Basta um Dia / Living Day by Day:
Articles and Film Reviews

Terror and the Romance of Everyday Life:
Vagner de Almeida’s lives of the Travesti

Vagner de Almeida’s film “Basta um Dia (Living Day by Day)” (2006) is the third in a series of four documentaries about the lives of poor travestis (transgendered persons) living in or close to Rio de Janeiro, Brazil.  Each of the films in the series focuses on a different issue in the lives of its subjects, with the first—“Ritos e Ditos de Jovens Gays” (2002)—and final (in production at the time of writing) films addressing the experiences of young and old travesti respectively.  The middle two films—“Borboletas da Vida (the Butterflies)” (2004) and “Basta um Dia”—are about the vicissitudes of adulthood for travesti living in the Fluminense Valley.  While “Borboletas da Vida” evokes, as its title suggests, the hopes and dreams described by the young travesty interviewed in the first film, death hovers close at hand as it inevitable does in any life story.  There is a presaging of great suffering in the first film, and indeed it arrives with full force in the second and third films, giving a bitterly ironic flavor to the happy-go-lucky resonances in the clichéd fantasies of carefree lives that echo in the films titles (to live as a butterfly, day by day).  This ironic taste lingers long after the films, a reminder of the rotten character of some of our core social institutions.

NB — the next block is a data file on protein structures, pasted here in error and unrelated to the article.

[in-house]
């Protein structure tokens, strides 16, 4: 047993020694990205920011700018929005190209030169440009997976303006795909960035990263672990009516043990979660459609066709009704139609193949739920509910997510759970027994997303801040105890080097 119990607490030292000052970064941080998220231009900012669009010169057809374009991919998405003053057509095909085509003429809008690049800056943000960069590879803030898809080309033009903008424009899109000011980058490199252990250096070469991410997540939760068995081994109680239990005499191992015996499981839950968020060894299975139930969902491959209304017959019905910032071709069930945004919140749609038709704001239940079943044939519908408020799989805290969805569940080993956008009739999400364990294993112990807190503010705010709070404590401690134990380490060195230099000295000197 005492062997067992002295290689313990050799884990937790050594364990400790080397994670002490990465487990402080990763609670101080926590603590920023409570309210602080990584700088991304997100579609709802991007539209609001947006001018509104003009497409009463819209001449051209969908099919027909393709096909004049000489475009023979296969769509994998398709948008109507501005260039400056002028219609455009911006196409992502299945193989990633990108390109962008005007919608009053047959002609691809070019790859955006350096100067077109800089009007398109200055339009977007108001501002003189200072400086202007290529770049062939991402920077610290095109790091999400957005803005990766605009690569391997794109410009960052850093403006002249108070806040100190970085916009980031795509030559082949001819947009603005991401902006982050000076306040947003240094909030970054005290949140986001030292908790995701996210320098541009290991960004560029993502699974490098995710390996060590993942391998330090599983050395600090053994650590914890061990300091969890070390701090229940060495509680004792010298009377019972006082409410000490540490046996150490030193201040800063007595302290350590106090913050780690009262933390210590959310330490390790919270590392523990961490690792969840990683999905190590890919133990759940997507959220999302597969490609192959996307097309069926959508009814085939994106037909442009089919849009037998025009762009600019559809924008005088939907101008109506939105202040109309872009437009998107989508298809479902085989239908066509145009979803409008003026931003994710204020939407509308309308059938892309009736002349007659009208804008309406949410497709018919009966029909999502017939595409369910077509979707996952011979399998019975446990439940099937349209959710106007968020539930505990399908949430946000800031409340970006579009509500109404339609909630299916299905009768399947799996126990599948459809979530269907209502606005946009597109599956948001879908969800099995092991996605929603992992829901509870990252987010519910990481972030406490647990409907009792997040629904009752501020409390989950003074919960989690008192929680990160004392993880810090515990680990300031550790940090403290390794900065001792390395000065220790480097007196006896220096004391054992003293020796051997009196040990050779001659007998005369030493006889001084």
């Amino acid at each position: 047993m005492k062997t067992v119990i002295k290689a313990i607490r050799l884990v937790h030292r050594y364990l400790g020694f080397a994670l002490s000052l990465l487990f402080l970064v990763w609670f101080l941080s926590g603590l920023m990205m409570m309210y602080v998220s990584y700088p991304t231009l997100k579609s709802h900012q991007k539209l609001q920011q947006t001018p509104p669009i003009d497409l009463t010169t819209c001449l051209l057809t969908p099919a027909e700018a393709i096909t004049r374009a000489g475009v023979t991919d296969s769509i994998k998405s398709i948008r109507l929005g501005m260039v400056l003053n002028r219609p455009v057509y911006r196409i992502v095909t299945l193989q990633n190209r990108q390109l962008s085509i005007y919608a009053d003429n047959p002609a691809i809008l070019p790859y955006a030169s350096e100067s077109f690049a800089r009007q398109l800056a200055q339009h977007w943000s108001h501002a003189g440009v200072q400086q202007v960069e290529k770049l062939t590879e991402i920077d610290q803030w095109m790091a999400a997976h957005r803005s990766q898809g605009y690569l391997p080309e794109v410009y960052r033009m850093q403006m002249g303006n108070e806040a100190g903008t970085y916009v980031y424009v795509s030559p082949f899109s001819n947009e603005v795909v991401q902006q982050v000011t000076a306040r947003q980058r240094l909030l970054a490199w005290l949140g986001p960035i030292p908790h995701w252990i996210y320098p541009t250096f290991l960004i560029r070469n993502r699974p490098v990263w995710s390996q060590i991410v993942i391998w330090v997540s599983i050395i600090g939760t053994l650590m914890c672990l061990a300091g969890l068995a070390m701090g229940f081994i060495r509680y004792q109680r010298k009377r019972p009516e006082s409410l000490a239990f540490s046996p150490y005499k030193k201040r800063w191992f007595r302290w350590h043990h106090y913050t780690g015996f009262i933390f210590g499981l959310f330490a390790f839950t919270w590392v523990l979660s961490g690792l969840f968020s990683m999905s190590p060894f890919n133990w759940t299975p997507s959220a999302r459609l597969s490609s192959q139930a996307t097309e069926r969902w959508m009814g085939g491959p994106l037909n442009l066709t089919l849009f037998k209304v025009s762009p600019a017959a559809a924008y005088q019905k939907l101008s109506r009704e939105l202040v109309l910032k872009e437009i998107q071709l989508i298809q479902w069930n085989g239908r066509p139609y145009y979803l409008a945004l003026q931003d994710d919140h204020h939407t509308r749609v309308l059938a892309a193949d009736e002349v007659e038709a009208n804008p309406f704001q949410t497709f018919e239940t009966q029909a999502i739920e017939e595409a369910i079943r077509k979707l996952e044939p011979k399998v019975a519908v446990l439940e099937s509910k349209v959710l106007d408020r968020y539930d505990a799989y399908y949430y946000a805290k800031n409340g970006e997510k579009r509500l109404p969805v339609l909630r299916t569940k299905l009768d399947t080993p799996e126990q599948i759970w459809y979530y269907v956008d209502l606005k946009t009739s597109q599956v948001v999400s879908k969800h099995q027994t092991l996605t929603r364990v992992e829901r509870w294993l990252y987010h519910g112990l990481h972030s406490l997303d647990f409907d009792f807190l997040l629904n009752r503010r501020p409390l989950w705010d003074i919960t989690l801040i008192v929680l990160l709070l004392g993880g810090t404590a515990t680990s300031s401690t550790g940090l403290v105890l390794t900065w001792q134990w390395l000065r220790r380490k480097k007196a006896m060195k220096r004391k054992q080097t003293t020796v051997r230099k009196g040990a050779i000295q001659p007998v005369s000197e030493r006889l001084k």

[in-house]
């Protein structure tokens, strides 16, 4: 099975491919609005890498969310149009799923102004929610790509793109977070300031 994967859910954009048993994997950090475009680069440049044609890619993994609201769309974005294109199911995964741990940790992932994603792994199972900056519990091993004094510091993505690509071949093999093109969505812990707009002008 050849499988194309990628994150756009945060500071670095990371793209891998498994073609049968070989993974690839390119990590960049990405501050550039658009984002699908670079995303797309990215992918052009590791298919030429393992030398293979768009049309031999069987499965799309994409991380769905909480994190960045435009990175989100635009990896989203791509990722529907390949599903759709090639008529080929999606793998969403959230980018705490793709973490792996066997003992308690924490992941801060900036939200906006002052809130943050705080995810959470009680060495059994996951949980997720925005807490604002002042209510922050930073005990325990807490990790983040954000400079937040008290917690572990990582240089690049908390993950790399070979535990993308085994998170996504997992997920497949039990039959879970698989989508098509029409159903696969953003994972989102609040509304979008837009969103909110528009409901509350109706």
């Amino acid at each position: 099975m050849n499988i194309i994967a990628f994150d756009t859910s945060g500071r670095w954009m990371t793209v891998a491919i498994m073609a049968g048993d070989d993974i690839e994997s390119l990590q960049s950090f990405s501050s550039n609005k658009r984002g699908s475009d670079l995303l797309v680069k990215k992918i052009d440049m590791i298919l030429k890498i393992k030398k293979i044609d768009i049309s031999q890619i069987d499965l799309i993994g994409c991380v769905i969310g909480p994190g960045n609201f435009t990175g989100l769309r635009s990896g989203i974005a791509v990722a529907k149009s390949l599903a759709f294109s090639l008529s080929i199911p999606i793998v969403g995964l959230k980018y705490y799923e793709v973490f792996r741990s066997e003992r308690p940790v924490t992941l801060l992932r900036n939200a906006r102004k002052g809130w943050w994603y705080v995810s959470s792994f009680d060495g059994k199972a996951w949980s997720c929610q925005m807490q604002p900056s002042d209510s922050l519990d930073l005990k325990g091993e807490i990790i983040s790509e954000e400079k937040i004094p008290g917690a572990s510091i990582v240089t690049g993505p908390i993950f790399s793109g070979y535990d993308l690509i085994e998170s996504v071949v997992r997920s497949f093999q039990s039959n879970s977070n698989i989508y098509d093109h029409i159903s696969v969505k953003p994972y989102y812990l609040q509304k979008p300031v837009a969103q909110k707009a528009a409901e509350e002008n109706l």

Borboletas da Vida” and “Basta um Dia” are bound together by a single event, the systematic murder of a group of people including a number of transgenders, sex workers over the course of a single evening.  Some victims were shot on the side of the road, unfortunately in the wrong place at the wrong time, while others were killed, execution style, on the railway tracks and their bodies left to be mutilated by the trains.  That evening’s rampage is referred to be survivors and other members of the Fluminense Valley travesty/gay community as a “massacre,” a term that captures the scale, horror and intention behind the event.  It is this event and its aftermath that is the overt subject of the film.  But de Almeida also follows its symbolic lead into a social analysis that pries open a number of platitudes, not least of which are those that travel in the guise of liberal notions of individual rights and freedoms.  If I were asked to name the subject of these two films, I would say that they are films about the limits of contemporary social discourse to truly articulate and analyze the suffering of those on the margins.  They are, therefore, films that demand a radical responsibility on the part of the viewer, a responsibility that exceeds even our most well-intended lamentations of the structural violence that is the condition for the exploitation and denigration of travesti.  What I mean is that these films call into question our own sense of self and how our subjectivities are complicit with sexual and gender norms.  The implication, then, is that radical action against such violence begins with a change within ourselves, which is a far more profound act of solidarity than is usually meant by the use of that word.